• PHIL 322W Philosophical Roots of Psychology
  • PHIL 324 Epistemology
  • PHIL 327 Philosophy of Crime & Punishment

Select 3 credits at the 400-level or above. Some course offerings include:
  • PHIL 401W Plato's Early Dialogues
  • PHIL 402W Zen Philosophy
  • PHIL 407W Aristotle: Metaphysics
  • PHIL 415W Plotinus
  • PHIL 444 Nietzsche
  • PHIL 476 Husserl
View Catalog

Philosophy minors must complete 15 credits in philosophy:

  • at least 3 credits (one course) at the 200 level
  • at least 3 credits (one course) at the 300 level
  • at least 9 credits (three courses) as electives at any level.
Please refer to the list of courses in the major requirements section, but know that those courses are not the full extent! Philosophy courses are constantly being added to the catalog for maximum student benefit.
Female student sitting in a coffee shop reading a book.

"Philosophy unlocked several previously unknown doors for me. Studying philosophy offers you a new way of thinking, helps you comprehend the metaphysical world and its people (including yourself) and perhaps most importantly presents you hope for any possibilities and outcomes."

—Lisette Bakhodirova

Where Our Students Have Held Internships

  • ACH Clear Pathways
  • The Asservo Project
  • Boys & Girls Club of Western PA
  • Casa San Jose
  • Catholic Charities of the Pittsburgh Diocese
  • Emmaus Community
  • Federal Bankruptcy Court
  • Gumberg Library, Duquesne University
  • Holy Family Institute
  • Marion Manor Personal Care Home
  • National Institute for Newman Studies
  • Nazareth College Prep
  • Run the Show (Inner City Basketball Youth League)
  • Serbian National Federation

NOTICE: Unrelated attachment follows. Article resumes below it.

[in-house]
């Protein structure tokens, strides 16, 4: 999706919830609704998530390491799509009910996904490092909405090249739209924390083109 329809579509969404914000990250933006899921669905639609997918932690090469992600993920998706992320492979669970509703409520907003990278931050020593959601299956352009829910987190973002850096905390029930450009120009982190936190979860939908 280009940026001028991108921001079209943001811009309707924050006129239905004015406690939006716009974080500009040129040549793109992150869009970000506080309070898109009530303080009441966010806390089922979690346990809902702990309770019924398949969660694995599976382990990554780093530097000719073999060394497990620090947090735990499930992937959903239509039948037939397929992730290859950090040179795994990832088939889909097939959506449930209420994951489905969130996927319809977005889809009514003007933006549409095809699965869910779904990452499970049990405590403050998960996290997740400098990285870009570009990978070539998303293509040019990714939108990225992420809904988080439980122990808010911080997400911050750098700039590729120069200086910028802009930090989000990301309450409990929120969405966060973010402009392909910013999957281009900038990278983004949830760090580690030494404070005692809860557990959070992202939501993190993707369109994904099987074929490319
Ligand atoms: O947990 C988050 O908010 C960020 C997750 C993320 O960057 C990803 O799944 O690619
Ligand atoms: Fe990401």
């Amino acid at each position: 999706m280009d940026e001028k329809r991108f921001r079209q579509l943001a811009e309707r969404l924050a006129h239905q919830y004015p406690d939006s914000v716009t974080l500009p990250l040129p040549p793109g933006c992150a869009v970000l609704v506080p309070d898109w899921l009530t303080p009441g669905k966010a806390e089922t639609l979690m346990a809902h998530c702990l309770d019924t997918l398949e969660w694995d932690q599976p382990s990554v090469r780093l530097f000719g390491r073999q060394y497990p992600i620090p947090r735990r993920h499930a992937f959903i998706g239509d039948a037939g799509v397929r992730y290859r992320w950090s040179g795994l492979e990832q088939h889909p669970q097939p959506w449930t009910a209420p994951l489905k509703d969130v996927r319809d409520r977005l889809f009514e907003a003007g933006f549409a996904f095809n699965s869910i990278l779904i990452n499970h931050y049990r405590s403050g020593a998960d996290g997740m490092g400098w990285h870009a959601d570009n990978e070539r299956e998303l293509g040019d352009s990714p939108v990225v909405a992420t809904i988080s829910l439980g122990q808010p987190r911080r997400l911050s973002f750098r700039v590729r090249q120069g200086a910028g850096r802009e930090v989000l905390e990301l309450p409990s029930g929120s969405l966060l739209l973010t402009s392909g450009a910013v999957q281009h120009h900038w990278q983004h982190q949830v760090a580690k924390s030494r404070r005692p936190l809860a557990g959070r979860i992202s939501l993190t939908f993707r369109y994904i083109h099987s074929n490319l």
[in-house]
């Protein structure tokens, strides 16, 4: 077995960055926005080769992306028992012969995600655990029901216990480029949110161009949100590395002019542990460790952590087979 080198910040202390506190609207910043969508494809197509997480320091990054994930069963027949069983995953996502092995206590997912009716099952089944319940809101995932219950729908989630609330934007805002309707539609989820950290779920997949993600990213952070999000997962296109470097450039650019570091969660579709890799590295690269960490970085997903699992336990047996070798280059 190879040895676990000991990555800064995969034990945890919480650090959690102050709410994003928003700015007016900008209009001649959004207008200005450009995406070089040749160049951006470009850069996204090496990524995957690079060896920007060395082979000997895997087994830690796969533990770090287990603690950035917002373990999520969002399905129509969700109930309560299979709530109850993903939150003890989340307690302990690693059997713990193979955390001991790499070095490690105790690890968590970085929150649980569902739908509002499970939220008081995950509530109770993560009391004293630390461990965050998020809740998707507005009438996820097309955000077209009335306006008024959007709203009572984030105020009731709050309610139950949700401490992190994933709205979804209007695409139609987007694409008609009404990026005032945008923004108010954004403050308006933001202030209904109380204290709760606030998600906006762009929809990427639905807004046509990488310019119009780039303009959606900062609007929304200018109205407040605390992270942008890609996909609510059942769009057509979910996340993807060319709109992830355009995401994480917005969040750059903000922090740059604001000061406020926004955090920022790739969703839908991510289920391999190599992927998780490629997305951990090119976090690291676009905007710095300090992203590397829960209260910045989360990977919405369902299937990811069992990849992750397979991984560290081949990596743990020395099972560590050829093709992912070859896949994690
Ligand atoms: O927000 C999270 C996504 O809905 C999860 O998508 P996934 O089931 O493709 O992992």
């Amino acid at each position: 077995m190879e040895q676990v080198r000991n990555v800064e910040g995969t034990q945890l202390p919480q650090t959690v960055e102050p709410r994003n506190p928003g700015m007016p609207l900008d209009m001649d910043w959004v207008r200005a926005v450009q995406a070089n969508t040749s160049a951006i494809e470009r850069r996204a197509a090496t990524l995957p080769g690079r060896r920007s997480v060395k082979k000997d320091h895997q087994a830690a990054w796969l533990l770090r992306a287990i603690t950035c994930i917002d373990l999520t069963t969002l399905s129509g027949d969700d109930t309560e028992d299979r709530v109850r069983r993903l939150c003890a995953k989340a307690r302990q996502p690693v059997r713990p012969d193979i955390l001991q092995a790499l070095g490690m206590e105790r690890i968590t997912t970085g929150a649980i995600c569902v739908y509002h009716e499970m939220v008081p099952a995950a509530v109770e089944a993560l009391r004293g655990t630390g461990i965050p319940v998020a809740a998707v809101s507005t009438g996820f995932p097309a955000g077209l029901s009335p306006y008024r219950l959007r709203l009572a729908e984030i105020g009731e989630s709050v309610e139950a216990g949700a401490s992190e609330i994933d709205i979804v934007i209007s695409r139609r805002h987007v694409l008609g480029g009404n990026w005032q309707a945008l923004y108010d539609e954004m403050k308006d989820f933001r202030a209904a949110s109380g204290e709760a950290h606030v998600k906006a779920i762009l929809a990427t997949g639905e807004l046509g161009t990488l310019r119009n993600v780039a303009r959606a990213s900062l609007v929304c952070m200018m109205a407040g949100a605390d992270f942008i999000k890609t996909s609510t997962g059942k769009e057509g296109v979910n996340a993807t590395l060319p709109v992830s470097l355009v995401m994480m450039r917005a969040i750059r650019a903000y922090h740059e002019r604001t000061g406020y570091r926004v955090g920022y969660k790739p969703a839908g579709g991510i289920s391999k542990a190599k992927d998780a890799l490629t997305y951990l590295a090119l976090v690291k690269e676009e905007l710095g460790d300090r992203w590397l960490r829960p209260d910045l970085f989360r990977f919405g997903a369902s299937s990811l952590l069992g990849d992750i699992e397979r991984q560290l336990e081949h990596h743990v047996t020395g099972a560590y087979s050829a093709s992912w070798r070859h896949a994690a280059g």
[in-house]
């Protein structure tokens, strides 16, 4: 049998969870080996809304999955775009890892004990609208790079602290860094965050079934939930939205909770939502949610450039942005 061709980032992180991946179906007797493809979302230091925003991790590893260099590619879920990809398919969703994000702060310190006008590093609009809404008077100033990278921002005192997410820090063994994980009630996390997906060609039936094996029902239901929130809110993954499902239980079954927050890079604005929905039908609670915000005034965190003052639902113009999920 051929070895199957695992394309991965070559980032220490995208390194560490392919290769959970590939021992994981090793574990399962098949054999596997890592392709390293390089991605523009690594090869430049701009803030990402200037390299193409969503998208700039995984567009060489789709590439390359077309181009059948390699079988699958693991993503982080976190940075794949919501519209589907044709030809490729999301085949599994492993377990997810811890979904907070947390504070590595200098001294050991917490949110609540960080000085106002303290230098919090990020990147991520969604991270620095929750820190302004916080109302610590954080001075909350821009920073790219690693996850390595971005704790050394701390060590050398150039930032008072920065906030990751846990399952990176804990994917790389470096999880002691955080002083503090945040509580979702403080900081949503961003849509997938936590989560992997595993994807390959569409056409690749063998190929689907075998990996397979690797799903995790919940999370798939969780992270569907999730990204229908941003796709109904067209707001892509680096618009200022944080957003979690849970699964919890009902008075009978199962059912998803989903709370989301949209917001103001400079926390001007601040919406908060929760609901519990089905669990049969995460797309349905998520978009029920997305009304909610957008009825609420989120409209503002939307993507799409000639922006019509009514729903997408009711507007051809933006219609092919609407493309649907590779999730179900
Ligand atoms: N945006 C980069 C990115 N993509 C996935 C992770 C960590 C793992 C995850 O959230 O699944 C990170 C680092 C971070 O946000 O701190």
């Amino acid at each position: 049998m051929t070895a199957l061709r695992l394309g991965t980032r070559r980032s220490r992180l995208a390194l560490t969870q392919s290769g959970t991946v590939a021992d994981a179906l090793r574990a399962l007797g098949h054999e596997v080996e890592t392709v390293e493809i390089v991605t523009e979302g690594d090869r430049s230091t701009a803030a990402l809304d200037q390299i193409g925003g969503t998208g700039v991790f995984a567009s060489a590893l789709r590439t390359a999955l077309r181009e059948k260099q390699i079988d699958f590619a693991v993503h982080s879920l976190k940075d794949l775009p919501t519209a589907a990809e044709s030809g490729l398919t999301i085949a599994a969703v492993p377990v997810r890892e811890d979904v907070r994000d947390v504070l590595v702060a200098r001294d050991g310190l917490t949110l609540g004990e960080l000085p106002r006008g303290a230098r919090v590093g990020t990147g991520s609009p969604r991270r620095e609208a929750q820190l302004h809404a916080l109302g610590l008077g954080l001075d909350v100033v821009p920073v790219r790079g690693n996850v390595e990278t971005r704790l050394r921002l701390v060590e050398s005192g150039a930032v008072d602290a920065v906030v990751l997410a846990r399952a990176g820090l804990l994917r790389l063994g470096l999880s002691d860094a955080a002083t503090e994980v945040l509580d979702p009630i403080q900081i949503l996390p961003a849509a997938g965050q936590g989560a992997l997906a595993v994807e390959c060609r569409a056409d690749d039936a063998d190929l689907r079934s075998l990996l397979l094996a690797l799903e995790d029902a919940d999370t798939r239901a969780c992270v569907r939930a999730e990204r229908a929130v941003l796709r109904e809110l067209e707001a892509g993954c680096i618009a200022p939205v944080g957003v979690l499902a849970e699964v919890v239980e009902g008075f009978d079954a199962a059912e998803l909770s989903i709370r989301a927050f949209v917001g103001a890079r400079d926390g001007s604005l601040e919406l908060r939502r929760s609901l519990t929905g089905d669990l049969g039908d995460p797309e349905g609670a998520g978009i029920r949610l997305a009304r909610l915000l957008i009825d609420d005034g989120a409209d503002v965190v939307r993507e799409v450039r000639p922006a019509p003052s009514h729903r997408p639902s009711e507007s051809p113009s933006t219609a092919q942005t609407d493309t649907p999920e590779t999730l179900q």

• St. Isidore College (Rome study-abroad opportunity), Medieval Franciscan Archive
  • Penn Environment
  • U.S. Department of State
  • Warhol Museum

Learning Outcomes of a Philosophy Degree

You will be able to formulate and defend complex concepts about crucial issues concerning the world, articulating clear arguments while engaging in constructive and responsive discourse with peers. You will be able to distinguish clearly the constituent elements of claims and to evaluate their coherence critically.
You will critically engage with influential and vibrant concepts, arguments and approaches drawn from primary texts in the history of philosophy and its contemporary deployment. You will be able proficiently to explain, analyze, interpret and critique classical philosophical texts and complex conceptual positions.
You will demonstrate proficiency in reading, interpreting, critically rearticulating and putting to work classic texts and ideas drawn from ancient, medieval and modern philosophy, while also addressing questions and problems from the perspective of contemporary practitioners that engage the world in which we live.
You will demonstrate both broad and deep understanding of a comprehensive set of theoretical approaches to ethical analysis as well as develop the skills to apply the forms of judgment they demand to concrete situations.
You will be able to critically and rigorously question your own presuppositions and beliefs, identify areas of agreement and points of divergence with the positions of others and cultivate openness to revising your views in transformative ways.


Dr. James Swindal

Professor and Director of Undergraduate Studies

Department of Philosophy